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How data loss prevention strategies benefit from UBA

Data loss prevention strategies require unique insight into user activity. Can user behavior analytics capabilities benefit threat management and breach detection?

The COVID-19 pandemic has forced employers -- many of which rarely, if ever, had remote workers -- to suddenly manage a workforce that is off-site and out of sight.

Among other management challenges, losing direct oversight means employers can't keep tabs on those employees who might do things on the job that could be harmful to the company and themselves. These behaviors might have been easier to detect in a traditional workplace. Remote work makes such scrutiny impossible.

To improve cybersecurity in this environment, companies are tapping into user behavior analytics (UBA) to exploit features built into commonly used data loss prevention (DLP) software.

Early DLP strategies were focused on identifying sensitive corporate data and then preventing that data from being exfiltrated. DLP works by monitoring data channels, and in the early 2000s, there were only a handful of data channels, such as USB external drives and networking drives. As networking became more distributed through the years, DLP vendors engineered their products to monitor almost every communication channel imaginable, ranging from email and Bluetooth to network shares and other common data repositories.

Most DLP products work by placing agents that reside in each client. As more monitoring channels are added, the ability to track user behavior also increases. If a user tries to send a file, an agent is aware; if the user accesses or even attempts to access a file, the DLP agent tracks that behavior. The same holds true if a user tries to read, update or delete a file. The result is a detailed log that can be then be used to build a comprehensive UBA foundation.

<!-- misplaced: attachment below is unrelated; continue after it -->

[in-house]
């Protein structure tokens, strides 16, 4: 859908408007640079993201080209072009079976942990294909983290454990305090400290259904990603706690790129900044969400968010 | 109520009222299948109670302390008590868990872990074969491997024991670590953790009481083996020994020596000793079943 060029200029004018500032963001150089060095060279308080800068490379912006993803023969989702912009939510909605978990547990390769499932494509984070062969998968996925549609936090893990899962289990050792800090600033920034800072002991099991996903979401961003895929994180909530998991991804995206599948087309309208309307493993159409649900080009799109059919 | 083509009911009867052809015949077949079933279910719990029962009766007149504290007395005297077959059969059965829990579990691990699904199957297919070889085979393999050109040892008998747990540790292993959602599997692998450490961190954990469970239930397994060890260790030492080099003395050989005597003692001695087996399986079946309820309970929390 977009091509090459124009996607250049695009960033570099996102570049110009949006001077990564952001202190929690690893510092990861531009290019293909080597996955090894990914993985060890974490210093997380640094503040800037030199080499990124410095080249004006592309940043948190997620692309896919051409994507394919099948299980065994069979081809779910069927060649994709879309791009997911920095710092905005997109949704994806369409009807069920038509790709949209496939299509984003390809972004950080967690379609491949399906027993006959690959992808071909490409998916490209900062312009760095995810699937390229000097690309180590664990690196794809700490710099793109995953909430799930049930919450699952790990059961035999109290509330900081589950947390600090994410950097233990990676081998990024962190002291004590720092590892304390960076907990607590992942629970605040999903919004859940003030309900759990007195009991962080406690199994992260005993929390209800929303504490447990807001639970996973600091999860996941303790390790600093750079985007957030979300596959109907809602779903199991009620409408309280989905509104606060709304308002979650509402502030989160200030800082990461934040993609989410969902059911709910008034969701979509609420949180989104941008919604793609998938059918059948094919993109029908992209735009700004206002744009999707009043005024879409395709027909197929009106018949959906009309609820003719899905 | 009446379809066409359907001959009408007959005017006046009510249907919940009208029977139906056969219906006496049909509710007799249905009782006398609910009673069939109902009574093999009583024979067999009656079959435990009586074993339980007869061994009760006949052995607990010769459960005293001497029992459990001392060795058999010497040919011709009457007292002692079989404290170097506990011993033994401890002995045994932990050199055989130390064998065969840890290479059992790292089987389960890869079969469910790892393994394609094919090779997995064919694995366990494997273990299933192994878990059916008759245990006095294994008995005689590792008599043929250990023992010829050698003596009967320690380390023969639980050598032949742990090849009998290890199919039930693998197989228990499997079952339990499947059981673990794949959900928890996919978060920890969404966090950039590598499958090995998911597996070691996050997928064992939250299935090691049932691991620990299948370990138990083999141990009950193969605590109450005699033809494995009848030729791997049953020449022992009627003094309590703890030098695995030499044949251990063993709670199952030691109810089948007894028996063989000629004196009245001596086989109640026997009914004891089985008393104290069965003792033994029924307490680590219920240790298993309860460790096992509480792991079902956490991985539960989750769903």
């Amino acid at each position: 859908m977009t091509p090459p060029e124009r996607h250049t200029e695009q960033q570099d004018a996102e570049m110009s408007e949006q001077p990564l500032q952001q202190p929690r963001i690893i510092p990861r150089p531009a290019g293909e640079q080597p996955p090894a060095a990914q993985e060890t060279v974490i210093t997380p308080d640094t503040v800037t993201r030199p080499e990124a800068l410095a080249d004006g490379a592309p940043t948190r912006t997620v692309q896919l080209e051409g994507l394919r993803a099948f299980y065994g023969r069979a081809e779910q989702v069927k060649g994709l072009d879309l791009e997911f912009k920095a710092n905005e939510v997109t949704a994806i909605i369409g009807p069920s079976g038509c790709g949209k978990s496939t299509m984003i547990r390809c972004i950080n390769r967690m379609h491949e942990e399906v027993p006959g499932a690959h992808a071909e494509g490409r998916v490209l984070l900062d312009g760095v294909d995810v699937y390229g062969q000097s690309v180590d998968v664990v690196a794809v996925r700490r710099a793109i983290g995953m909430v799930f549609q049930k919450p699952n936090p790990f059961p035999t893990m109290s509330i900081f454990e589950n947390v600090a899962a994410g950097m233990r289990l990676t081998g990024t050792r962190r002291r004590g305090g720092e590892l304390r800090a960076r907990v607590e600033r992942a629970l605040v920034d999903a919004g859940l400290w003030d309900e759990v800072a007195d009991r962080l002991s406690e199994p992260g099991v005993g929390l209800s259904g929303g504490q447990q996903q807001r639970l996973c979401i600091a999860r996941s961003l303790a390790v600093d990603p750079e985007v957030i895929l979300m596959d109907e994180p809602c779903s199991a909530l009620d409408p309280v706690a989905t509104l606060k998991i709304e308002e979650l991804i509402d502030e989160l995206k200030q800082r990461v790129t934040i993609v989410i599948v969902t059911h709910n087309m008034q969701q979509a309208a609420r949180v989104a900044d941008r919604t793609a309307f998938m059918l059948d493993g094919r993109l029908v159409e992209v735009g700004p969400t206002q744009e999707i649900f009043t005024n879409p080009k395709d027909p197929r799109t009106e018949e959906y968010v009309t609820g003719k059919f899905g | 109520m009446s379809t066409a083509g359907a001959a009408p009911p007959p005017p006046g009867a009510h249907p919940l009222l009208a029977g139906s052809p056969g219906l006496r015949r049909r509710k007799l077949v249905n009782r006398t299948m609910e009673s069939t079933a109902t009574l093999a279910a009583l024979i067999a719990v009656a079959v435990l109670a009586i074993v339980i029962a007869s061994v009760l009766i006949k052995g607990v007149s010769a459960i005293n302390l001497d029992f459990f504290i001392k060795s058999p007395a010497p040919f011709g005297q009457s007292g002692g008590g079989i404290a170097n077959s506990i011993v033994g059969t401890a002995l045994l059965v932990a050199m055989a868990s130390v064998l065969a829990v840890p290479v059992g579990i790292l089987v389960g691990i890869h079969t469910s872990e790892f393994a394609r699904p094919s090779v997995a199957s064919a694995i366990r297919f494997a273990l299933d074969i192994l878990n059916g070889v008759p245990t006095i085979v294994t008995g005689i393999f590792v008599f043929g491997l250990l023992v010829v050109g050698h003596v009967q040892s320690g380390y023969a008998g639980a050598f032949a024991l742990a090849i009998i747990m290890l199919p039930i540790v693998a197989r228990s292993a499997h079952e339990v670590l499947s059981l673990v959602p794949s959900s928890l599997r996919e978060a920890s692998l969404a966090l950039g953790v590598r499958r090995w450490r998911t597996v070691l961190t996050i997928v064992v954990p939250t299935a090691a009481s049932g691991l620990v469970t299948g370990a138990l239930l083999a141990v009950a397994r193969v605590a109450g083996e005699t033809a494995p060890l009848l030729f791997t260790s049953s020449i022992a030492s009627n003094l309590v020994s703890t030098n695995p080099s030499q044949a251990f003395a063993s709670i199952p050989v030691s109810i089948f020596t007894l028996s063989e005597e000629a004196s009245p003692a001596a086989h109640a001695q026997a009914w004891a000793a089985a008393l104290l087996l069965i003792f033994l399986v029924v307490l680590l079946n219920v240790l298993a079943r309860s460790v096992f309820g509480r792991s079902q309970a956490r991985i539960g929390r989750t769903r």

At its essence, UBA involves identifying normal versus abnormal behavior to establish a baseline that reflects how employees typically perform their tasks and then tracks the resources used to complete those tasks. If a user's performance deviates from the norm -- say, they suddenly copy a customer master file to an external drive -- this behavior is flagged, and security is notified. Analytical intelligence is an important component of UBA. Otherwise, security teams would be swamped with alerts, many of which could be false positives.

A caveat: It's important to consider the privacy ramifications of UBA. The right of employers to monitor behavior of employees' computer interactions must always comply with prevailing privacy regulations.

DLP vendors aren't the only suppliers incorporating UBA into their portfolios. Online security company Code42, for example, places agents in its software, giving it a detailed view of all user file activity. Exabeam, a SIEM vendor, uses a combination of logs and data sources to provide a holistic view of user activity and behavior. Packet capture vendors offer products that can illuminate user behavior by combing through packet-level data.

By tapping into the features provided by vendors like these, enterprises can get some of the help they need to ensure their remote employees are doing their jobs and doing them securely.

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